12A - The Michigan Daily - Thursday, September 23, 2004
Coach looks for big
strides from Pizzo
Stinson settles in while
By Katie Niemeyer
Daily Sports Writer
Senior runner Sarah Pizzo is always
looking for ways to inspire her team.
Whether by running her fastest or
making her teammates laugh, she has
been a huge asset to the Michigan
women's cross country team for four
Pizzo began her collegiate career
slowly; she was plagued by injuries
that kept her from competing at an
optimum level, but that didn't stop
her from contributing to the team.
Because she realizes that running
should be fun, she's the one who keeps
"If there's a practical joke going on,
she's usually directly in it or had a lot
to do with it," coach Mike McGuire
Dealing with her injuries helped
Pizzo learn to appreciate the time she
spends racing, so when her opportu-
nity came to really train and improve,
she took it.
"She had a good summer of prepa-
ration last summer and just a consis-
tent, steady buildup all fall last year,"
McGuire said. "Sarah just had a break-
out season last year in cross country
and probably was our most improved
athlete on the team."
Pizzo made remarkable improve-
ment last fall. McGuire was plan-
ning on redshirting her up until the
middle of the season, but she went
on to race in the pre-national meet
and three championship meets. She
reduced from 21:15.5 minutes in the
pre-nationals on Oct. 8 to 20:54.3 in
the NCAA championships on Nov. 24.
She was named All-Big Ten first team
and just missed being named an All-
"In her senior year, she's got some
lofty goals centered on obtaining
a higher finish in the Big Ten and a
higher first-team All-Big Ten finish,"
McGuire said. "And she was on the
cusp of being an All-American last
year, so that's a reasonable goal for
"She's someone that has a fierce
determination," he said. "She's con-
fident and competitive, and, when
everything's in harmony - the way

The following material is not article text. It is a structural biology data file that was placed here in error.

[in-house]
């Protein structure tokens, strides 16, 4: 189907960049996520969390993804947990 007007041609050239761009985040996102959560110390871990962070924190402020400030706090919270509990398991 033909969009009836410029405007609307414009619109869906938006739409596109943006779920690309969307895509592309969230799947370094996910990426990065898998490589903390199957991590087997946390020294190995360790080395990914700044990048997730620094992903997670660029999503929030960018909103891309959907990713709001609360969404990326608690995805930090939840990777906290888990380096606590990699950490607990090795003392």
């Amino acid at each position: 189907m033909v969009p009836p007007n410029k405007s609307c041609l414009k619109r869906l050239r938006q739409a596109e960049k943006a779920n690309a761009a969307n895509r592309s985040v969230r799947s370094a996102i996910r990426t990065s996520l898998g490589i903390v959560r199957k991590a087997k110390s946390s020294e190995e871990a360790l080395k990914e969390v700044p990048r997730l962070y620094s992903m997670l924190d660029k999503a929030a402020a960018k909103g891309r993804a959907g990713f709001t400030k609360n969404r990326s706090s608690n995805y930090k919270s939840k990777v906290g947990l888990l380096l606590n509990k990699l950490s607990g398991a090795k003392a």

it was last year - she's pretty darn
tough. She just gets that extra spark in
her eye during cross country. It's just
something she loves to do."
Pizzo says there's something more
important behind her desire to win:
"Really, I race so that the team
can be successful," Pizzo said. "And
I think if one person can do well, it
Michigan senior Sarah Pizzo finished third at the Spartan Invitational in
East Lansing on Friday.
inspires everyone else." "We've been happy to have her on
McGuire looks forward to the the team," McGuire said. "She really
season ahead to see what Pizzo can has a passion for cross country. There
achieve in the future, but he will be are still bigger and better things for
sad to see her go. her ahead."
By Heather Biebuyck
For the Daily
The Michigan women's golf team is off
to a promising start after securing first-
place finishes at both the Lady Northern
Invitational in Ann Arbor two weeks ago
and the Mary Fossum Invitational in East
Lansing on Saturday. All I1 conference
teams were at the Michigan Golf Course
for the Lady Northern, held Sept. I1 and
12. The tournament marked the first time
Michigan has finished ahead of every
other Big Ten school at a tournament.
Sophomore Ali Stinson - who set a
collegiate-best of 221 strokes, good for a
fifth-place overall finish - contributed to
the Wolverine win.
Known for her steady and consistent